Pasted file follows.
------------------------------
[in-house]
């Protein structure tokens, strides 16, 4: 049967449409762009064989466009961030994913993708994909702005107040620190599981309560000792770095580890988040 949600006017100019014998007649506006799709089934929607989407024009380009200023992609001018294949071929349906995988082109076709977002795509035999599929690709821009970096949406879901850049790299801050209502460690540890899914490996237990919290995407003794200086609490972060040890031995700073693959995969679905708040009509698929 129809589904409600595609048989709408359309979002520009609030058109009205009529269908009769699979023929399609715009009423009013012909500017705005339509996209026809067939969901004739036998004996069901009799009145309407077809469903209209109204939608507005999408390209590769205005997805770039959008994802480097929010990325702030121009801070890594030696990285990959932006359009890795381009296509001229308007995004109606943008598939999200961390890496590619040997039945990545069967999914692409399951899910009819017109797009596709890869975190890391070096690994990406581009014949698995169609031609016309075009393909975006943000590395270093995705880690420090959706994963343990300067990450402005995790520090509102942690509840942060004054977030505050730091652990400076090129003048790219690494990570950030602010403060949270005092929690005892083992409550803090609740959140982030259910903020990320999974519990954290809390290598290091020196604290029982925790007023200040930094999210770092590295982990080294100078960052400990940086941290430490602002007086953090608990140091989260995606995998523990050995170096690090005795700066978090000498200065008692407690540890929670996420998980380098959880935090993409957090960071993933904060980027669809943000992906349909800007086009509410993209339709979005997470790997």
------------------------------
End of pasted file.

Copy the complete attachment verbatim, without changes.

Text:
[in-house]
């Protein structure tokens, strides 16, 4: 049967449409762009064989466009961030994913993708994909702005107040620190599981309560000792770095580890988040 949600006017100019014998007649506006799709089934929607989407024009380009200023992609001018294949071929349906995988082109076709977002795509035999599929690709821009970096949406879901850049790299801050209502460690540890899914490996237990919290995407003794200086609490972060040890031995700073693959995969679905708040009509698929 129809589904409600595609048989709408359309979002520009609030058109009205009529269908009769699979023929399609715009009423009013012909500017705005339509996209026809067939969901004739036998004996069901009799009145309407077809469903209209109204939608507005999408390209590769205005997805770039959008994802480097929010990325702030121009801070890594030696990285990959932006359009890795381009296509001229308007995004109606943008598939999200961390890496590619040997039945990545069967999914692409399951899910009819017109797009596709890869975190890391070096690994990406581009014949698995169609031609016309075009393909975006943000590395270093995705880690420090959706994963343990300067990450402005995790520090509102942690509840942060004054977030505050730091652990400076090129003048790219690494990570950030602010403060949270005092929690005892083992409550803090609740959140982030259910903020990320999974519990954290809390290598290091020196604290029982925790007023200040930094999210770092590295982990080294100078960052400990940086941290430490602002007086953090608990140091989260995606995998523990050995170096690090005795700066978090000498200065008692407690540890929670996420998980380098959880935090993409957090960071993933904060980027669809943000992906349909800007086009509410993209339709979005997470790997």